I color tone my Wallis papers first (wet), stretch while drying, THEN after it is completely dried I use the Grafix on foamboard. A whole sheet as I get mine in bulk also. I want the surface to be uniformly smooth. No problems, with UArt and Pastelmat doing and underpainting after fixing to the boards. As Paula has stated it really saves one that messy process of using glues and sprays. I use a burnisher (a rubber roller) to get the papers on with no bubbles. These arrangements are great for preparing boards for plein air.

Paula Ford
02-14-2010, 04:05 PM
Dru, Where do you get your double tack from?

artsygala
02-14-2010, 05:48 PM
I've decided to not be a cheapskate and I'll use a whole piece of Graphix.

I prepared my first boards today and it was so easy! All my papers adhered to museum board and foam core with no bubbles or sticky mess.

I also sent Graphix an email, asking them about archival quality and whether it can stand up to being wet. I also asked them if they tested it for longevity.

Deborah Secor
02-14-2010, 06:45 PM
Oooo, let us know what they say, Gillian. This may be a good solution for something I want to do. I'd love to know where you get this product in bulk, too...

Deborah

Paula Ford
02-14-2010, 06:52 PM
Misterart.com has a really good price on double tack. That is where I got my last shipment.

adventureartist
02-14-2010, 08:08 PM
That is where I get mine. Sorry it took all day to get back, I was out painting!

artsygala
02-15-2010, 01:45 PM
I just got an email from Jerry's: 15% off and free shipping for orders over $99.

For the 24 x 36 25 sheet pack, that means each sheet is $5.00. (free shipping)
For the 18 x 24 25 sheet pack, each sheet is $2.85 (not free shipping)

I'd order the 24 x 36 and cut them in half.

It says they are out of stock of both sizes, but they should honour the discount if you place an order.

ElsieH
02-15-2010, 03:25 PM
:wave:

Thanks for this great thread! I'm learning!
I have not yet tired this product and so am interesting in what various people are saying.:thumbsup:
Also, I'll be interested about what you hear from Graphix.

Blick Art Materials
02-15-2010, 05:04 PM
Hi All,
I wanted to clarify the Double Tack Mounting Film we carry, as I see there are some concerns over its archival qualitites. Grafix manufactures a secondary film that has a craft paper carrier, which would not be considered archival. However, the film we carry has a polyester carrier, which is archival. Rest assured, when using the film we carry, it will both preserve your work as well as itself! I personally use this extensively and have been very impressed with its durability and long term qualities.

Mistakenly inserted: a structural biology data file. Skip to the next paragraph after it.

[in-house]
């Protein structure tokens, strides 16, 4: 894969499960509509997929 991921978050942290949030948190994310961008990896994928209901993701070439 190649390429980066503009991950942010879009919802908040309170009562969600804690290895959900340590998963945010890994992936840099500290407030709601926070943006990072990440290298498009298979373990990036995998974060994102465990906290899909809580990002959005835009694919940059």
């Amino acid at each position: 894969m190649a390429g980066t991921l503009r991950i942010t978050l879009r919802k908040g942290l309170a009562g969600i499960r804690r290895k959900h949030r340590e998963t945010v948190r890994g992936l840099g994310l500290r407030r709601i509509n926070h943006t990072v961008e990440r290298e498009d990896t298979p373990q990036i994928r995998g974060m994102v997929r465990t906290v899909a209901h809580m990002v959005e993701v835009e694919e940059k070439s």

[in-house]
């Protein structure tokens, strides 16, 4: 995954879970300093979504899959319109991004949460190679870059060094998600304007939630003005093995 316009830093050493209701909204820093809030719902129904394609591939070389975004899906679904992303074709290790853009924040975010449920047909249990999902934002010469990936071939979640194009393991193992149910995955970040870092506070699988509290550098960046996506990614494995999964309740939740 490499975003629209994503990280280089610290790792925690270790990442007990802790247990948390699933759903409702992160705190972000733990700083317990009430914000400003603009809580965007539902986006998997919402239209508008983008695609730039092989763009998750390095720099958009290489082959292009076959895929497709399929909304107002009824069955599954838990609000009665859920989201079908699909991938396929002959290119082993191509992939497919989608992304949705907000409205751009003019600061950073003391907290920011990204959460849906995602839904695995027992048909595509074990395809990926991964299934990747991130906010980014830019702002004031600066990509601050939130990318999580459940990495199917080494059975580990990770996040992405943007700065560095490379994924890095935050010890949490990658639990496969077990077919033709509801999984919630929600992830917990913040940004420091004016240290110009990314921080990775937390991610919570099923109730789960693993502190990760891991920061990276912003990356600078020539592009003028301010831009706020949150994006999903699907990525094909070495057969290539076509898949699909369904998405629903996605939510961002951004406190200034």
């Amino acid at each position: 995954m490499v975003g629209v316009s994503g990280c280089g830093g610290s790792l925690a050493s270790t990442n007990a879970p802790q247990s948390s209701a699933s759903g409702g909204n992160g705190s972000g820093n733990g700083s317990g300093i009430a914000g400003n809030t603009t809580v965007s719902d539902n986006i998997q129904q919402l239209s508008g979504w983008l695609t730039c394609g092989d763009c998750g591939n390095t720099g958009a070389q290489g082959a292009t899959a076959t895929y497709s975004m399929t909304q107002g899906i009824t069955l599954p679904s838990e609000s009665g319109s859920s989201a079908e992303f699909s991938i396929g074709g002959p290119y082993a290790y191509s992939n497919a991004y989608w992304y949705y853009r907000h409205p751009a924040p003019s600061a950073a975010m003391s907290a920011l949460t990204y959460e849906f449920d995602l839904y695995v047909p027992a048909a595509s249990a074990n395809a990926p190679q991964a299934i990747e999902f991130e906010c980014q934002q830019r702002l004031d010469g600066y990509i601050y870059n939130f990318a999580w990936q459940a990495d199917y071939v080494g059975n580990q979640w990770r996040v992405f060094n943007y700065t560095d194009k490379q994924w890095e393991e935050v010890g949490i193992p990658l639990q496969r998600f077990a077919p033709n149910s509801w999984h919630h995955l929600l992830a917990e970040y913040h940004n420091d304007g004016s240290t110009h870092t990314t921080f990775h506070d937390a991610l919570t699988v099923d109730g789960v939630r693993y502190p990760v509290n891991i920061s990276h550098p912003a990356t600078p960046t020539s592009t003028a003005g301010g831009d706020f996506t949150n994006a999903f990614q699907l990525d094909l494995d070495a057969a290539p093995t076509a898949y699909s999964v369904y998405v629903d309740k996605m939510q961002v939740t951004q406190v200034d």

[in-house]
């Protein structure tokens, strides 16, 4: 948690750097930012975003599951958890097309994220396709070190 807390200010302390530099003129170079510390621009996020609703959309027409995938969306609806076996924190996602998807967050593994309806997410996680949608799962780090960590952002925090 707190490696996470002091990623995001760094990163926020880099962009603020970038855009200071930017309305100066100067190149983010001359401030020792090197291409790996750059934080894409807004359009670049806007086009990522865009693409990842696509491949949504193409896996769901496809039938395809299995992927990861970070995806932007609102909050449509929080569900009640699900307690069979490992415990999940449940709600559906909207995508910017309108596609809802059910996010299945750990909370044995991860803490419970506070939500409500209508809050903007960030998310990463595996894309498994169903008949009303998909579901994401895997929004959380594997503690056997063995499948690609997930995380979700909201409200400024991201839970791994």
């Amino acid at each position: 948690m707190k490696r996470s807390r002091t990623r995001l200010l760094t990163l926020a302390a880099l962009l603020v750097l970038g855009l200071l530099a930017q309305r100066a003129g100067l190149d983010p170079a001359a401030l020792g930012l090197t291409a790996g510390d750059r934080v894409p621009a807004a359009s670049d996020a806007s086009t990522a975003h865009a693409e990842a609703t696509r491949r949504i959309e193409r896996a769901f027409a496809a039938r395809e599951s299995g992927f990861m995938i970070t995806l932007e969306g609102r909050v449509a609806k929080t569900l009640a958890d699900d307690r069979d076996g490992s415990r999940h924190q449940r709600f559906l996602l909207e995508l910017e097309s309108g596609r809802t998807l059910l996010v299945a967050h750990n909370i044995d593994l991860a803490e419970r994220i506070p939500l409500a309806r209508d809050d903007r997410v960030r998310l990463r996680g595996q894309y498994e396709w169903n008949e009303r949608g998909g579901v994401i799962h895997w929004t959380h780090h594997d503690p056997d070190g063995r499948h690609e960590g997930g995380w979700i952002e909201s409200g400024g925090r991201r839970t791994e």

Kristal

Peiwend
02-15-2010, 09:37 PM
Thank you all for sharing the great information in this thread. Have any of you tried Letraset/Bainbridge Studiotac adhesive in sheets? It seems to be similar to the Graphix Double Tack and claims to be archival on the package. I found a supplier (Currys) for the Studiotac in Canada but the large sheets of Double Tack would probably be expensive to ship to Canada.

I have a problem with large pastels (around 18" x 24" and larger) on Uart and Wallis buckling and slumping in the summer when it's very damp and humid here. Right now, I've started using archival liquid photographers adhesive to mount the paper to rag matboard but it's difficult and slow to do.

_________________________Wendell

Sonni
02-15-2010, 10:01 PM
There was some buckling with a watercolor underpainting on Wallis Paper when I used strips on a 12x16, instead of tacking down the entire support to matboard. I won't do that again.

ElsieH
02-15-2010, 11:02 PM
:wave:

Thanks, Krystal for clarifying the archival quality.

I think I'm going to give this stuff a try on Wallis.
I've been using PastelMat lately and really like the firm surface of the thicker paper. I do love Wallis, and I think this might help it have a firm base.

PeggyB
02-16-2010, 12:21 AM
Hi All,
I wanted to clarify the Double Tack Mounting Film we carry, as I see there are some concerns over its archival qualitites. Grafix manufactures a secondary film that has a craft paper carrier, which would not be considered archival. However, the film we carry has a polyester carrier, which is archival. Rest assured, when using the film we carry, it will both preserve your work as well as itself! I personally use this extensively and have been very impressed with its durability and long term qualities.

Kristal

Thanks Kristal. :thumbsup: It is good to know there are really two different varieties of this product available, and that Dick Blick can be relied upon to carry exactly what they describe. I hope everyone will be careful to know which one they are getting from other sources if archival qualities are a concern for them.

Peggy

artsygala
02-16-2010, 05:50 PM
I received a prompt reply from the Graphix representative, Katy.

There are two types. The acid-free archival film is clear while the non-archival is white.

She was interested in how pastellists are using the film. I told her about how some pastellists like to apply watercolour washes, or spread the pastel around with alcohol. She said the film was designed as a drymounting, and didn't know what effect moisture would have on it.

As for longevity, she didn't know, but as the film is acid-free, archival, non-yellowing and acrylic-based which remains flexible rather than becoming brittle, it is as safe a product, or more so, as other adhesives and drymounting films that are used.